It was just a reaction out of frustration because fouls had added up throughout the last half an hour…I just kind of overboiled it. Obviously, you shouldn’t then throw the ball or hit it on the ground. I apologize for that reaction, but it was not meant against the referee, against nobody. It was just frustration because you feel the health of your player [is in jeopardy] in that moment. I apologize for that.
None of that will do any good now. Klinsmann put his team in jeopardy by going overboard when it wasn't needed—even if the decision to boot him was equally over the top.
Wait, sorry. Getting too hot in here. Let's be clear. Klinsmann's dismissal doesn't say anything about the type of man he is. Nor does it have any implications on his ability to lead the USMNT into Brazil next summer. Nor will it even serve as the rah-rah motivator for his players, who just love it when their manager defends them.
“Rightly so, he sticks up for us. He sticks up for his players,” Beasley said. “I don’t have [a] complaint about that, but hopefully CONCACAF sees that it wasn’t too malicious and he can be on the sideline with us on Sunday.”
Klinsmann gets a slow-clap for that much. That said, criticism of his behavior is at least somewhat fair. Vehemently arguing a call in the 88th minute of a match your club was about to win is the soccer equivalent of getting two technicals in the last minute of an NBA playoff game in which your team was already up 10. All the United States had to do was dribble out the waning minutes and avoid getting spiked in the gullet by the out-of-control Hondurans.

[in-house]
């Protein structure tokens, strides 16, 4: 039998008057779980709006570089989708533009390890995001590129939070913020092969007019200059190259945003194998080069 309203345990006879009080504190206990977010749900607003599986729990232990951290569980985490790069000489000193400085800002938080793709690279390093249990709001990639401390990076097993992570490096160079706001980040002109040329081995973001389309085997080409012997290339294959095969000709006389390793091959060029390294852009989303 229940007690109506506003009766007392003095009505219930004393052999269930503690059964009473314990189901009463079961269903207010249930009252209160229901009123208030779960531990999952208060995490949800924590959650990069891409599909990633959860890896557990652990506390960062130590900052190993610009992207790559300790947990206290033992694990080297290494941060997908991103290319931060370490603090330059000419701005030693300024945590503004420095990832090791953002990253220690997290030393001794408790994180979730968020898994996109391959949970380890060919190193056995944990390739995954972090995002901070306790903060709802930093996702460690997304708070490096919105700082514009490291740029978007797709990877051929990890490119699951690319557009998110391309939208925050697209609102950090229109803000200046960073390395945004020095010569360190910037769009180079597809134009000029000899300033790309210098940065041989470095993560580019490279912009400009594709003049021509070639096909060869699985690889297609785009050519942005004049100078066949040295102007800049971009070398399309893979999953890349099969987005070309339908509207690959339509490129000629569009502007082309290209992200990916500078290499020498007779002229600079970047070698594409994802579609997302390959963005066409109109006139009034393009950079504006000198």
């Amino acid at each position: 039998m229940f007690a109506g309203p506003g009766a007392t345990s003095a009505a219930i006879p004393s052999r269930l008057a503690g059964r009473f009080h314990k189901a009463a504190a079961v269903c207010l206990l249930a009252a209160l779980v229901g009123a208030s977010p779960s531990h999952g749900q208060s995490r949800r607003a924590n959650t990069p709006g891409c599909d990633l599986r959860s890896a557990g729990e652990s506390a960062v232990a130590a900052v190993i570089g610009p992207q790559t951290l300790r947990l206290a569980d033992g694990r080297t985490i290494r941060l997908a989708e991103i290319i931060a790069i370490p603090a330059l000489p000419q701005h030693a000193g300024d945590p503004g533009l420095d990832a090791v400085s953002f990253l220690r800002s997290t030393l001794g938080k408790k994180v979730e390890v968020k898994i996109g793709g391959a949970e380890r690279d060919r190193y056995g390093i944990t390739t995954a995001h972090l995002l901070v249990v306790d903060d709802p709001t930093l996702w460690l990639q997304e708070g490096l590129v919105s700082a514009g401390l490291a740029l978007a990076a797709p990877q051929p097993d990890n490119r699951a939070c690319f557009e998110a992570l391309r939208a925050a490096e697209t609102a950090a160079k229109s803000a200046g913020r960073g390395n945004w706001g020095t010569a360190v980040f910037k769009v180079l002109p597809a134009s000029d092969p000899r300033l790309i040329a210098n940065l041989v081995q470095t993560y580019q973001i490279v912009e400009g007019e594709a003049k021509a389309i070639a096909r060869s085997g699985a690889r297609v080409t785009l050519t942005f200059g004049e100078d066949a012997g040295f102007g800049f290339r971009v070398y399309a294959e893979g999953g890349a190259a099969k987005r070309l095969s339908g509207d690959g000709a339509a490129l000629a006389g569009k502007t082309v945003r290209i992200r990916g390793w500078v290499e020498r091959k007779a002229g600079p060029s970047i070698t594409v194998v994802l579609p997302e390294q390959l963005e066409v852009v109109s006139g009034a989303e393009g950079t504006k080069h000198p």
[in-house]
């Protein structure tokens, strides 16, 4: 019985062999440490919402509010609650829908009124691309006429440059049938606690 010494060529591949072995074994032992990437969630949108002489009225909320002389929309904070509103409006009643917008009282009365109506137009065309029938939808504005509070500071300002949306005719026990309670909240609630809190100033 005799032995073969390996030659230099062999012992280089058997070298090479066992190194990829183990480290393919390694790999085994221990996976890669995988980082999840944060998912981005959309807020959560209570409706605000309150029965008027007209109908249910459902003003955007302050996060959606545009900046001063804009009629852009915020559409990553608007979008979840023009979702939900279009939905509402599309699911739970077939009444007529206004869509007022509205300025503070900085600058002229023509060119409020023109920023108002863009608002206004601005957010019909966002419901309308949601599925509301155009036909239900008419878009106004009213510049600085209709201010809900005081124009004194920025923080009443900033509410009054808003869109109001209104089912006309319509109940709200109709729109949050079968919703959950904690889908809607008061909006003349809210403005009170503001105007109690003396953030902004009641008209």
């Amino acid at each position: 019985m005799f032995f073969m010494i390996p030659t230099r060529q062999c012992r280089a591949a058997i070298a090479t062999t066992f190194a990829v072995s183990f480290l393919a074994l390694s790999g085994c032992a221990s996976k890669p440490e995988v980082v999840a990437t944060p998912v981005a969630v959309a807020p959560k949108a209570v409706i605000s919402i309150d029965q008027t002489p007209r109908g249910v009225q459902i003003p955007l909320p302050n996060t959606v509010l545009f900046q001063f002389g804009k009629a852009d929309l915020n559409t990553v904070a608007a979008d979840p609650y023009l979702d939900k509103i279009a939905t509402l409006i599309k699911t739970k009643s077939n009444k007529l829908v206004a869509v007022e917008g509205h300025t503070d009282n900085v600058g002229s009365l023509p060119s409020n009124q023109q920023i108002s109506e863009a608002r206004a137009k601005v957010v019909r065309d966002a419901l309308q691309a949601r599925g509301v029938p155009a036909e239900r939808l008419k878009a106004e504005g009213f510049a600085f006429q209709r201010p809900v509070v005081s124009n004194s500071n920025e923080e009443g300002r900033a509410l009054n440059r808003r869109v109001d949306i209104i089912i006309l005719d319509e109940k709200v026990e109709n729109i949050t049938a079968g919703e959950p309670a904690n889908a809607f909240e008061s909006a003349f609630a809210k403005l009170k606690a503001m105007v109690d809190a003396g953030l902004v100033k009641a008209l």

If you want to blow up on the refereeing, there is a perfectly good presser for you to do it in afterward. CONCACAF may frown upon the use of the four-letter words Klinsmann was likely using on the pitch at that point, but no judiciary committee in its right mind would suspend a manager for a post-match vent session. (Cut to the "this is CONCACAF we're talking about here" response.)
Klinsmann took an unnecessary risk—one that puts the United States in danger of losing Sunday against Panama should he get suspended. Much of the strategy the United States are planning to use in the final will be in place by the time a suspension decision gets rendered. If the United States find a successful weak point in Panama and get on the board early, Klinsmann's minions can take care of holding a lead.
It's the opposite scenario in which the United States is put in jeopardy. Panama have been lead by a high goal-scoring outfit and have defeated El Tri twice in this Gold Cup—the first two times they have ever done so. The Panamanians head into Sunday's match with as much confidence as ever. Without Klinsmann in the manager's box making in-match adjustments and substitutions, the USMNT is in a distinct disadvantage if Panama gets a lead.
The United States are the best country in the Gold Cup. They've been dominant every step of the way, without even the slightest of hitches through five matches. Klinsmann has pushed for the resurgence of Donovan, made all the right managerial decisions and even unearthed a sleeper in Chris Wondolowski.
Now it'll be interesting to see if his temper cost the United States their chance at Gold Cup glory.